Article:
Step Three: Caulking the Windows

Apply caulk to all joints in the window frame, and do not forget the joint where the frame and wall meet.

Hold the gun or product at a 45-degree angle, and caulk in one continuous stream. Make sure the caulk sticks to both sides of a crack.

If caulk comes out of a crack, use a putty knife or screwdriver to push it back in.

Caulking Windows vs Replacing Windows

If air leaks are your only problem, then it is very unlikely you need to replace the window entirely. However, if your ultimate goal is to have more energy-efficient windows, a different style of window, or a window that functions differently (for example, you want a window that opens up and down instead of cranks open to the outside), then you may want to consider a replacement instead.

When it comes to energy-efficiency, the following questions can help you determine if caulking windows will do enough to help you save money on your utility bills:

  • Are your windows more than 15 years old? If yes, you are likely missing out on the benefits of double- or triple-glazed windows. You likely also do not have gas-fill between the panes of glass or low-e glass. All of these upgrades will make your home significantly more energy-efficient.
  • Are the gaps around your window more than a quarter-inch? If they are, caulk may not fully seal them. The frames themselves should instead be evaluated by a contractor for repair or replacement.
  • Are the frames warped or damaged? Damage typically first shows at the corners of window frames. Warping and other forms of damage are a strong sign you need to replace your windows.

Replacing your windows is a costlier project than repairing them. You may still want to caulk them while you budget for a replacement.

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How to Caulk/Seal Replacement Windows

Replacement windows are typically well-sealed, so interior caulking is often optional. Instead, homeowners should pay attention to sealant around the frame where the window fits into the wall opening.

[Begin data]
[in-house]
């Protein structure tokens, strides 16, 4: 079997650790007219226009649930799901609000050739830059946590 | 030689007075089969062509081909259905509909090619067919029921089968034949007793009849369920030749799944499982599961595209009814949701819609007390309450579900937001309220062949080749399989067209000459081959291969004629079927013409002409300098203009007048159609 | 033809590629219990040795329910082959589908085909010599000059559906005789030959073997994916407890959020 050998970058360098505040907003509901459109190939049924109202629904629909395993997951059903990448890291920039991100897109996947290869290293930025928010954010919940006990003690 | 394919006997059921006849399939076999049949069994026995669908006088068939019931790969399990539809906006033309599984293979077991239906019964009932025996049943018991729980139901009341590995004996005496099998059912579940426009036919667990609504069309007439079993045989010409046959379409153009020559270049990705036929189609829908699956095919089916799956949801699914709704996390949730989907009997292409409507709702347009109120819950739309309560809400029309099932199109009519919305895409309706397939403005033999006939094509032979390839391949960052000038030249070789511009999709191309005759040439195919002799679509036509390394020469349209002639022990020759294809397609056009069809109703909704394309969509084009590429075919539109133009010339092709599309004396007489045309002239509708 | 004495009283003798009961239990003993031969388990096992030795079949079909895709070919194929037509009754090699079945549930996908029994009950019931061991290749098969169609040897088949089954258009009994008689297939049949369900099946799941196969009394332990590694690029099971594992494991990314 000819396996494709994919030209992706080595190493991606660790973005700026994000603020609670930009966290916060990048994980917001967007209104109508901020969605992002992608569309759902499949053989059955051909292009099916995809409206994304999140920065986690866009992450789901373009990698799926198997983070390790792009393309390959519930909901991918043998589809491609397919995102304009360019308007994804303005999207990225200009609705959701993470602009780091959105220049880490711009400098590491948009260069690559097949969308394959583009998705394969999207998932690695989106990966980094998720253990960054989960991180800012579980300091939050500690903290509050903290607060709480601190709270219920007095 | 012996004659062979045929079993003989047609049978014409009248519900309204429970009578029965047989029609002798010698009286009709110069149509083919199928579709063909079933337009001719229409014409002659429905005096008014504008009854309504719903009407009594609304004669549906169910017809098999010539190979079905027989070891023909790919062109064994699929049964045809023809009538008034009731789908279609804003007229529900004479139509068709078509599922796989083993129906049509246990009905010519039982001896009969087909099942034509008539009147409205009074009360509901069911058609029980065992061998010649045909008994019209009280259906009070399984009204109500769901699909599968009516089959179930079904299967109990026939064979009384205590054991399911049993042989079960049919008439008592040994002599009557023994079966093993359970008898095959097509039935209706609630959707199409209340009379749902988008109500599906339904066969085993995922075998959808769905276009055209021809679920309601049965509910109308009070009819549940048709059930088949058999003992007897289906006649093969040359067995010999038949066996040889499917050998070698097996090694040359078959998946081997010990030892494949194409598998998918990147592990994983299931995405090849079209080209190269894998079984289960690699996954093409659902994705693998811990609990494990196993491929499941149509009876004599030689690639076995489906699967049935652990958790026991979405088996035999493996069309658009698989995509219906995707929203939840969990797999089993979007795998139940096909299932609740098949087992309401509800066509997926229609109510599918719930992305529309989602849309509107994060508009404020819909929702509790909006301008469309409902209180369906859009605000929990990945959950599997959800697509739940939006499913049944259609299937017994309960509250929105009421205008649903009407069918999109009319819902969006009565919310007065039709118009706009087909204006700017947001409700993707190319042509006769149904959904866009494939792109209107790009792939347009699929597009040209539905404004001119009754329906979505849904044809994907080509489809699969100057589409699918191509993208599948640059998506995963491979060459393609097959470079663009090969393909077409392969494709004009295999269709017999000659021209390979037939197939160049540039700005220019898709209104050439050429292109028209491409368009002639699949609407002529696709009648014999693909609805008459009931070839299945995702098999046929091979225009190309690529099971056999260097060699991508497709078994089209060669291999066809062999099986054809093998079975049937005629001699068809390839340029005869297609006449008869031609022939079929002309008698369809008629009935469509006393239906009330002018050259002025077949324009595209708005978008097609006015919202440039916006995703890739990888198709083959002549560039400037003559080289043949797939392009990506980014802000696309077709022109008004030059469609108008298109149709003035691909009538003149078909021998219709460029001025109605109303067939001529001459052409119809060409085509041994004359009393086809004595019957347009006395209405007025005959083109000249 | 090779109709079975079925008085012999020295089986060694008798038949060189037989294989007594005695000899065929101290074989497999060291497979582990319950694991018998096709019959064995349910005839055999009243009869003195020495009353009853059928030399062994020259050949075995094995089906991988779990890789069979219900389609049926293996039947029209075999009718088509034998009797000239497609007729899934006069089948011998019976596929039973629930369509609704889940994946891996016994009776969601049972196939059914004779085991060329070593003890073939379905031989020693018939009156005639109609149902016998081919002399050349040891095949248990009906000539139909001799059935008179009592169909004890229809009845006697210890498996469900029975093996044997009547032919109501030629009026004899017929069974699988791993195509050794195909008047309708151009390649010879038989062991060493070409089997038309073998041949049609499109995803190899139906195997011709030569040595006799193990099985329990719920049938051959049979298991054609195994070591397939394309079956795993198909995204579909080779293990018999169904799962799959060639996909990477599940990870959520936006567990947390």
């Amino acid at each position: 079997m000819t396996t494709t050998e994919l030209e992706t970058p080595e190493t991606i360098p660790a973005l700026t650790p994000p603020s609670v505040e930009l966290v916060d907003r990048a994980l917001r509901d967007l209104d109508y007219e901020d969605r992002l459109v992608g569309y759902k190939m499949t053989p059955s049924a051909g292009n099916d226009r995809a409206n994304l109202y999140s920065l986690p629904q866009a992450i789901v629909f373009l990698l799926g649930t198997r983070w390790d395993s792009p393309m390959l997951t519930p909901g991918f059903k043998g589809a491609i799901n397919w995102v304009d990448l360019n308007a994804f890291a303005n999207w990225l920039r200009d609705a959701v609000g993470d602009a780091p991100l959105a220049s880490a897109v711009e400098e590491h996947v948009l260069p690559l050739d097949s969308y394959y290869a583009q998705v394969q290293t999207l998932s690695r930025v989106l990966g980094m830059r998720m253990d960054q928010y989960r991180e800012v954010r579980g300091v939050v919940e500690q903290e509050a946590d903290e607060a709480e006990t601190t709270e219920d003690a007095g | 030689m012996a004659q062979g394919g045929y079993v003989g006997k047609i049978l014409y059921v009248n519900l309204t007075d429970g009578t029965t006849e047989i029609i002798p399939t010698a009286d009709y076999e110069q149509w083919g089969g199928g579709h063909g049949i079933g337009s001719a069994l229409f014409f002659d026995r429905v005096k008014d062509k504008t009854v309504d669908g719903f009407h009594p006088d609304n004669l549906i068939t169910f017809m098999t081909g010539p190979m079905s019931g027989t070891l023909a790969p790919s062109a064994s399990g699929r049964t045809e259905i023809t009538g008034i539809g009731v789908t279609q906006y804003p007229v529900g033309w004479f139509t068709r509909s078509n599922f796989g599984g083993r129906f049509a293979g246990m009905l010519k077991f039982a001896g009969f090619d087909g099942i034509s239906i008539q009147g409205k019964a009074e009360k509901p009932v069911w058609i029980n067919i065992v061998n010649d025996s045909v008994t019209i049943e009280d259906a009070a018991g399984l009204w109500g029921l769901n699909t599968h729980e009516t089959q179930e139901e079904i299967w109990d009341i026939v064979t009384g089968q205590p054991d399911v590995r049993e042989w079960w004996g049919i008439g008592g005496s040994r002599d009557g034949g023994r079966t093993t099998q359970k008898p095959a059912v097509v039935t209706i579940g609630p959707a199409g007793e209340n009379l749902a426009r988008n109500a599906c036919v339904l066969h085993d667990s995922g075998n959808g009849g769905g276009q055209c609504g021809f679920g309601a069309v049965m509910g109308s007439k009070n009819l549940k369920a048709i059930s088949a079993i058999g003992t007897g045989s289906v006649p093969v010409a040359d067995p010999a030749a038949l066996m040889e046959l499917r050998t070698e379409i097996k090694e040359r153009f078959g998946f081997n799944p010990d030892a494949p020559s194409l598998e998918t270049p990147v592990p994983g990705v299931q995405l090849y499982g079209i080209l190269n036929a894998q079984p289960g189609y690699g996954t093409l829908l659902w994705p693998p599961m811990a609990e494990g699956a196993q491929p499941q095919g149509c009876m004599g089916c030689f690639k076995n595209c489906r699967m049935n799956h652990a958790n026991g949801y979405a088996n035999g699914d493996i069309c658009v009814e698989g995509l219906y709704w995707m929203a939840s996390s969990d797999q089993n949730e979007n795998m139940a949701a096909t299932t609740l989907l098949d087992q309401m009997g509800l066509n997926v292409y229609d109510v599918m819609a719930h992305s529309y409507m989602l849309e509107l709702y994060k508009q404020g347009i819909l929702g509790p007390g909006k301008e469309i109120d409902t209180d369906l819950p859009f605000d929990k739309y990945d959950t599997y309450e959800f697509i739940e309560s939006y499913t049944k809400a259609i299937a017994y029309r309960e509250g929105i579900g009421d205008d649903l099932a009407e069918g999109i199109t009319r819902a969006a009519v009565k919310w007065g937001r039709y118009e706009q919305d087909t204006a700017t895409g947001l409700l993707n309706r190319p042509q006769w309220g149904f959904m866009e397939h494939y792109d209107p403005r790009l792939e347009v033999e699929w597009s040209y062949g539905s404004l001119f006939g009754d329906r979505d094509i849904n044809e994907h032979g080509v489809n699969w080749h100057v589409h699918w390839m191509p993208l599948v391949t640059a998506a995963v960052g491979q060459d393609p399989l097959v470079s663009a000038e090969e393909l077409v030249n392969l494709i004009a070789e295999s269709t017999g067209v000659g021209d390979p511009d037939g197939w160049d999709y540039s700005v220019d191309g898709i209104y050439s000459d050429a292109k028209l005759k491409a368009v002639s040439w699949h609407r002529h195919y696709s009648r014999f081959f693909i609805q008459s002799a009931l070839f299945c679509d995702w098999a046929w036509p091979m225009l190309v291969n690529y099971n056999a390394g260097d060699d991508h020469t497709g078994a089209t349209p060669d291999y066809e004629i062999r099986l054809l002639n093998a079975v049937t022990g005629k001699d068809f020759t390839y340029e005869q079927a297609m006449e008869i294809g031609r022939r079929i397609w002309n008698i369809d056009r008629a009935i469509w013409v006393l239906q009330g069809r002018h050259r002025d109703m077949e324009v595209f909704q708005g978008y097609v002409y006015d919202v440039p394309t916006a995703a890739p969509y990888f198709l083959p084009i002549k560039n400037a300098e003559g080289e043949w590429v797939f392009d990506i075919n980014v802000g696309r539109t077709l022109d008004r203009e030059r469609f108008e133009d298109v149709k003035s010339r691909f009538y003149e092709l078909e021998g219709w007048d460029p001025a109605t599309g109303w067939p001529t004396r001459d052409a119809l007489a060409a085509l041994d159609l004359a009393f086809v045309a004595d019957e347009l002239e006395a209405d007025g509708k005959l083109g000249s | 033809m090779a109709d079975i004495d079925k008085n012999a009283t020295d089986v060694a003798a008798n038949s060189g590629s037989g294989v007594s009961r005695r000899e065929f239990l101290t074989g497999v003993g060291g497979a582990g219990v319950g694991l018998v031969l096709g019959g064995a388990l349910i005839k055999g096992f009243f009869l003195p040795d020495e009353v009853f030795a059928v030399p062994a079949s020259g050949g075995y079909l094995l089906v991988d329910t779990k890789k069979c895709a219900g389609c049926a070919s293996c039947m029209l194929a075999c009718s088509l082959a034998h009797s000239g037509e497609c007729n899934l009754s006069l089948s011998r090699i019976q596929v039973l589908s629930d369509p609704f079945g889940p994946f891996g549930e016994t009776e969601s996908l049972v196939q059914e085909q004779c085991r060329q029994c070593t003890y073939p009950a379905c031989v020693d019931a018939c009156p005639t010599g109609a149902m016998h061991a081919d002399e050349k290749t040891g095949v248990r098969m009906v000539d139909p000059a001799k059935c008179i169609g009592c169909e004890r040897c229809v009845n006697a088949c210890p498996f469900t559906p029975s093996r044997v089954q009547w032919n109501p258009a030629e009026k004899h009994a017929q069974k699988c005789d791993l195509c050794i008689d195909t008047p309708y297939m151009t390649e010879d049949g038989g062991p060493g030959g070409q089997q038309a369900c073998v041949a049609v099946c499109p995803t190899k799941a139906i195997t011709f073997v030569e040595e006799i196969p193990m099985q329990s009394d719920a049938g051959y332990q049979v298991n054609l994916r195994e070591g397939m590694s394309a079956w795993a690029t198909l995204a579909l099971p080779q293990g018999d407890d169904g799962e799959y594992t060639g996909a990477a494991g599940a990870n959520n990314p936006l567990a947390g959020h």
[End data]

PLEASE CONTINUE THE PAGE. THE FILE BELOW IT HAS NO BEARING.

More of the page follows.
Windows typically come in standard sizes, but when replacing a window, the wall is often altered for the new model. Sealing those gaps is vital to your home’s comfort and energy consumption. Talk to your window replacement contractor about any questions or concerns you may have.

What Not to Do When Caulking Windows

While it may be tempting to seal any and all gaps around your windows, windows require some ventilation to prevent excess moisture from accumulating.

Avoid caulking:

  • The window’s weep hole: This small hole at the bottom of the exterior frame in windows allows moisture behind the window to exit through the frame. If you plug this hole, you could cause mold or rot to grow unchecked.
  • Moveable parts: Caulking moving parts could seal your windows closed. Avoid affecting operable parts, like sashes in a double hung window.
  • Trimmed out windows that sit above the siding: This style is common in many modern homes, where the cladding is carried out to the edge of the window frame. For this design, it is not necessary to seal the joints. Doing so will harm your windows since trimming helps carry excess moisture away from your siding and windows.
  • Above the window frame: This is a spot to avoid, no matter what kind of window you have installed. This spot is known as a drip edge, and it helps usher rain and snow away from the windows and siding. Closing off this joint can cause moisture to become trapped behind the frame and the edge of the siding.